Femmes could catch the eye of another femme and not worry about freaking her out, if the signals were read wrong. Butches could relax and drink a beer with friendly faces who were interested in similar things. People in between or outside those boxes were cool to come and party without fear, enjoying a nightclub in a way that a lot of folks take entirely for granted.
Immediately after it was announced that Sisters was closing, trolls emerged, as if summoned by the scent of emotional pain. A number of people, largely the kind of folk who actually make a nightclub lame and uncool, mouthed off about how not that great it was and they’re glad it’s gone.
I assume they also drive up to funerals, park next to the headstone and remind everyone of the time the deceased did that mortifying thing at Christmas.
And then they’d poke the widow and be like, “c’mon. i mean, right?”
I worked at Sisters for five years, as a member of the house dance troupe, as the promoter of a regular event, as the Chief Communications Officer doing online promotions.
It wasn’t stripper money or anything, but both my boss and the clientele treated me extremely well. After a year or so, it became one of the most reliable sources of income I had.
And the work was enjoyable. Drunk people most certainly are annoying. And rude. And messy and crazy. And wonderfully friendly. And generous, kind and validating. And entertaining. Always entertaining.
The family I made at Sisters: I can’t even.
- My work wife, chef Crystal, whose 90s rock anthems and open mic comedy stylings in the kitchen filled the spaces during slow nights.
- Will, the bartender who would sign along with all the lyrics using ASL.
- Fran, the bouncer who would hand me a candy as I walked out the door after a long shift.
- Barback Natira who greets each person with a hearty, “Hello, comrade!” despite not being even a little Russian.
- Angie, whose doodles drawn at the coat check were so good that I entrusted her to do my last tattoo.
- The inimitable Natalie, a bartender who could intimidate a Viking with an eyebrow raise, but whose friendliness feels like sunshine cutting through on a winter day.
- I can’t start a list. What am I doing? Do I want to spend the night crying? These people are family. All of them.
I was supposed to have a show at Sisters in nine days. It was going to be a fundraiser for the Slutwalk. I’m scrambling to find a new venue, expecting the date will get moved back. Worried this might be the universe telling me it’s time to go, to leave the nightclub world and the burlesque scene and the whole industry before I ever reached a point where other people thought I was too told to be on stage wearing bootie shorts.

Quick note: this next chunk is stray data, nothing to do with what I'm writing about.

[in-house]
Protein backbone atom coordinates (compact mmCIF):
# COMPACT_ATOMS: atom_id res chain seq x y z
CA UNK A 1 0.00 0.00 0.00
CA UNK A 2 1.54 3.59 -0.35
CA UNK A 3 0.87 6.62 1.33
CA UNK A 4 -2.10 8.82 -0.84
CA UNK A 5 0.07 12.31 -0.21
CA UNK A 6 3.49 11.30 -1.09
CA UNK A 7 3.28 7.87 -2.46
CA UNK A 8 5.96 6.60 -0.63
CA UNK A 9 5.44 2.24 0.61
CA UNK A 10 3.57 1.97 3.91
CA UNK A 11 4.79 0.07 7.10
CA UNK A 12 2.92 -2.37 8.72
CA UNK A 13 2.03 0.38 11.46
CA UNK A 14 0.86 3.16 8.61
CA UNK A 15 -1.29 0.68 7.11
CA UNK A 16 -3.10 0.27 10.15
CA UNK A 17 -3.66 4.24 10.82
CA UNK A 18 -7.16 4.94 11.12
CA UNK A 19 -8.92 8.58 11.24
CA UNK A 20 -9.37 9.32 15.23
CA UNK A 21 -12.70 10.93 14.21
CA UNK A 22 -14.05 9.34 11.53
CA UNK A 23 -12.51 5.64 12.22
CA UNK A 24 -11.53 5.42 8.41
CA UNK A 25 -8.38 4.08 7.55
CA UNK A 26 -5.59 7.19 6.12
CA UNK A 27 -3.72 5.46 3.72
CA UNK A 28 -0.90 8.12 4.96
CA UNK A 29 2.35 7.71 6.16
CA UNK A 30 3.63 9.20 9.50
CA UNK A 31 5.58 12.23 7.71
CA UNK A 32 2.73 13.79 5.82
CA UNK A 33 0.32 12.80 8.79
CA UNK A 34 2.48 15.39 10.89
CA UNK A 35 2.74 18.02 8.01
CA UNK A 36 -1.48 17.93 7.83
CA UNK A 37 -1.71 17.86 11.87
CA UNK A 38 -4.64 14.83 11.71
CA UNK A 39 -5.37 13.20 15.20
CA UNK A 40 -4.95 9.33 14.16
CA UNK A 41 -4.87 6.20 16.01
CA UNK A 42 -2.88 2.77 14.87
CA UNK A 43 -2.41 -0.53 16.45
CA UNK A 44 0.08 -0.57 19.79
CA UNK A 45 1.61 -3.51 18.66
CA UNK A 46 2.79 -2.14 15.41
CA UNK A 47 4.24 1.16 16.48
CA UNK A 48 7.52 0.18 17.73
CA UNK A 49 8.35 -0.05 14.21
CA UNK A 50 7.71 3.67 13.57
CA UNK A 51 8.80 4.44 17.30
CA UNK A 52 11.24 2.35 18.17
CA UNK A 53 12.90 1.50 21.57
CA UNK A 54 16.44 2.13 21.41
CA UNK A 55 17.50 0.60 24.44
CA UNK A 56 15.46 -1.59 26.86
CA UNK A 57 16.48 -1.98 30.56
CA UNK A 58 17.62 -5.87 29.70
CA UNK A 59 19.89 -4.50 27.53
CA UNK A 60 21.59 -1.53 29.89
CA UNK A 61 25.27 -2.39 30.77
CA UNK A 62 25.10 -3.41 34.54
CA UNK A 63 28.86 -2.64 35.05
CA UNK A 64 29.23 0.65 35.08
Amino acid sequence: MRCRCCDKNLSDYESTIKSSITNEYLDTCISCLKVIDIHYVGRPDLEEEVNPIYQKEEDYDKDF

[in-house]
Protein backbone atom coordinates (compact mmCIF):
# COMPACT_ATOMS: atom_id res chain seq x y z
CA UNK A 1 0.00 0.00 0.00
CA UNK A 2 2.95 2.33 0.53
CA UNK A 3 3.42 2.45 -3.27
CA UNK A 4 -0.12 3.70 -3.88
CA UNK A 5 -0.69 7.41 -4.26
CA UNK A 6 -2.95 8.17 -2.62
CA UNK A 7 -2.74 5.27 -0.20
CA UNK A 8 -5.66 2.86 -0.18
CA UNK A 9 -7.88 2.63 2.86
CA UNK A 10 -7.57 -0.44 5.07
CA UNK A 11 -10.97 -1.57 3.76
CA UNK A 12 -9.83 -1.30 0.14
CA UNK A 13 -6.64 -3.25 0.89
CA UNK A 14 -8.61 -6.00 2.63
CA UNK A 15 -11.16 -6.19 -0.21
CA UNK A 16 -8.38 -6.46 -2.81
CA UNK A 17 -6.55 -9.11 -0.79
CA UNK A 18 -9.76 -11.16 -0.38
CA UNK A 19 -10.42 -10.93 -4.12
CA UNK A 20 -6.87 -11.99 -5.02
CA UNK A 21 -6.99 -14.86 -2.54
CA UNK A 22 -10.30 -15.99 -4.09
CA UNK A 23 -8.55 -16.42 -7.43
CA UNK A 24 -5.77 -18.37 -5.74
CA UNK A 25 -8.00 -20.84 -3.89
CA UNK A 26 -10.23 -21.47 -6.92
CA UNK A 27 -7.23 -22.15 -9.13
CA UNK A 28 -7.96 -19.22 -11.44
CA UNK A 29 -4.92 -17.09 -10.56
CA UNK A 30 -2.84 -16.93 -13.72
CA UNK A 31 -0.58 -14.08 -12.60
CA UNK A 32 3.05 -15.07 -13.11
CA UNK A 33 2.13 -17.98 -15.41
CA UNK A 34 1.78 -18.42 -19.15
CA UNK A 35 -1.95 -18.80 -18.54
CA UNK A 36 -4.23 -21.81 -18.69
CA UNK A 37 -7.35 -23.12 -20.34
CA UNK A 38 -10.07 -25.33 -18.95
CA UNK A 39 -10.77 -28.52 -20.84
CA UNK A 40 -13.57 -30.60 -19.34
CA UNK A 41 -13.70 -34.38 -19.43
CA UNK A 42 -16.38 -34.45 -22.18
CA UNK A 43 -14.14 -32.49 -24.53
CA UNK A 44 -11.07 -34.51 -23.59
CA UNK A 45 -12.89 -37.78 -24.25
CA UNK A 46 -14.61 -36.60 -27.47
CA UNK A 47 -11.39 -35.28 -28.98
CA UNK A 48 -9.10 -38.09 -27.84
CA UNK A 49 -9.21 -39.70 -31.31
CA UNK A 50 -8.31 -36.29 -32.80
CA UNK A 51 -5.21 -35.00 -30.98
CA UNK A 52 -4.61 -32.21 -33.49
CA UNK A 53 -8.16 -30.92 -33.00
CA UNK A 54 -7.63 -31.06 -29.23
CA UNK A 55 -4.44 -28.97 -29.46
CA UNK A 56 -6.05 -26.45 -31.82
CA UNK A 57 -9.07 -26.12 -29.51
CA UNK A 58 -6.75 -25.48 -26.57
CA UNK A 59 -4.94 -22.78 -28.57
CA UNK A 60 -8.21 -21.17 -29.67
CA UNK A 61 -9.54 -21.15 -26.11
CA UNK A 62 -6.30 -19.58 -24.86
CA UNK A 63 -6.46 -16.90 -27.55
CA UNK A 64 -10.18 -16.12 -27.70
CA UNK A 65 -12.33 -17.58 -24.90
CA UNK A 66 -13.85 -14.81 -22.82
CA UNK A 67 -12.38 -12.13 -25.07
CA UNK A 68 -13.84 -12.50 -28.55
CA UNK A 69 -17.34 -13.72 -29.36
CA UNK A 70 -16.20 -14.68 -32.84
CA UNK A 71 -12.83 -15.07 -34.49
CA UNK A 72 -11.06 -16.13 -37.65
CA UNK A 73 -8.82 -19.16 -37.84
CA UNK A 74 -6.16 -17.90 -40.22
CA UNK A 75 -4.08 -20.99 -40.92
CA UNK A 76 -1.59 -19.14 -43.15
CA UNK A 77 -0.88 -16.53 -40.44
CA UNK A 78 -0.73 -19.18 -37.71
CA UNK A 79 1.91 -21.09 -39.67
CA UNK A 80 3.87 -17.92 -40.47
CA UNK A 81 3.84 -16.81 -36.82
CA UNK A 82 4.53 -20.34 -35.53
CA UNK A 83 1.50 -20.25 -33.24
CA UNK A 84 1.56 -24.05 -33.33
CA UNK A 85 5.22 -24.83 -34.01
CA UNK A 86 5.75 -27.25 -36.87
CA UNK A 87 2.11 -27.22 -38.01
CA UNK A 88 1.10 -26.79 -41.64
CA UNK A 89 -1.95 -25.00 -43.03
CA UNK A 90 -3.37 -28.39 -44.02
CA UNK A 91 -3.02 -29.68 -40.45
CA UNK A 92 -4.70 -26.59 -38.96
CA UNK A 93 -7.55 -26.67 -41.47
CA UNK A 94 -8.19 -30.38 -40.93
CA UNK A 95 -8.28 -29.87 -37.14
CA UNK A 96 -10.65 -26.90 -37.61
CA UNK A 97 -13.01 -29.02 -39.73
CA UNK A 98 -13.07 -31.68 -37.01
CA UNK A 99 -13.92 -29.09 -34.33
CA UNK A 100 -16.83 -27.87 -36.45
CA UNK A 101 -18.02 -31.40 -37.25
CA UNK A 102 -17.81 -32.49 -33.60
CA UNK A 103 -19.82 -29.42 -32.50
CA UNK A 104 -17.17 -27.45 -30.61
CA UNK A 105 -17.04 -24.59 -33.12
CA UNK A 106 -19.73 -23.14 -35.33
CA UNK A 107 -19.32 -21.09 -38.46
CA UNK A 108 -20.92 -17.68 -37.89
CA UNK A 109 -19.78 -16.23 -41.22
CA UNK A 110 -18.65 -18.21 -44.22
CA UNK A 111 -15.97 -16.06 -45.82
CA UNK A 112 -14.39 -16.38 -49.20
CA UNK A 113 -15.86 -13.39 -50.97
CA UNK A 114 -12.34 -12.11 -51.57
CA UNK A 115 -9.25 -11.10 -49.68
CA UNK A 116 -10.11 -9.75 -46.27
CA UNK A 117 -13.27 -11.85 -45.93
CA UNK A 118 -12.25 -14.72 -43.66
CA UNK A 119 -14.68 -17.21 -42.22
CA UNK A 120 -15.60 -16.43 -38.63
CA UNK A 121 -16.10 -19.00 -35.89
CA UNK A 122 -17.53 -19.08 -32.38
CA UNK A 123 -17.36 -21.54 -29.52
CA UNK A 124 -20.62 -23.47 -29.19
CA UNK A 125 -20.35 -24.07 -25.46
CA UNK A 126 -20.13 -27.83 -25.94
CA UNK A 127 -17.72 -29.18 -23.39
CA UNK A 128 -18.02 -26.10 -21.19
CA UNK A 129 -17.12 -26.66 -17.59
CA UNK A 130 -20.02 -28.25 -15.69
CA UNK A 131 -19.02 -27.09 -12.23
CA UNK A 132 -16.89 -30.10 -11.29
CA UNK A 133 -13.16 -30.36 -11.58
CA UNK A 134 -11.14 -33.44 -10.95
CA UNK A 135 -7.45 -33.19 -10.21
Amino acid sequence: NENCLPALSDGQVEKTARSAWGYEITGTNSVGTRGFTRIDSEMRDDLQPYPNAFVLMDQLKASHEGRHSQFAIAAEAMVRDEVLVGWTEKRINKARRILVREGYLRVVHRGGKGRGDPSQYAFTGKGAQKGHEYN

But i like being on stage wearing bootie shorts.
Like a small town factory shut down, the closing of Sisters leaves a lot of people in the lurch. Good people are unemployed, their livelihood lost without much of a heads up. Hundreds of people are flocking to the facebook page to mourn the loss of the club with the gnashing of teeth usually reserved for the death of a popular high school student.
“Where will the lesbians go?” They ask. Some will go to clubs that combine the whole LGBT community together, attempting to cater to a diverse population that literally has nothing in common except the shared experience of oppression. It’ll be fine. It’ll still be fun.
Some folks will just go to the floating parties that happen every few weeks. That’ll be a lot of fun and an excellent celebration of community. But what about Wednesday after work? What about happy hour and brunch and Sunday afternoons when a game is on? Oh well.
My best friend met her wife at Sisters 6 years ago. There are lots of stories like that. Couples that wouldn’t have had a chance without the safety of the knowledge that “we’re both here and we both know this is a gay bar.”
Each night, they curl up in bed, talking about the next trip they’re going to take. My best friend really wants to do more international travel, but her wife insists they can’t leave the country again until they finally see the Grand Canyon. It’s been on her to-do list for entirely too long.
They talk about getting a dog, something that’s not too big for their house.
One time while we were out dancing, something like 6 months after their wedding, my best friend was unable to stop gushing about how in love she was. It was the kind of enraptured giddiness that you might expect from a 15 year old whose crush just said, “hi” in the hallway. “I’m just so happy!” she bubbled, delighted she had found someone who made her feel safe and whole and loved and adored. And they were building a life together.
This is the sort of story that starts for lesbians at a place like Sisters. This is the sort of story that will keep happening, but maybe with a few more roadblocks.
Love will find a way, it’ll carve out a new path, albeit a circuitous one. Life will go on, further chapters are yet to be read.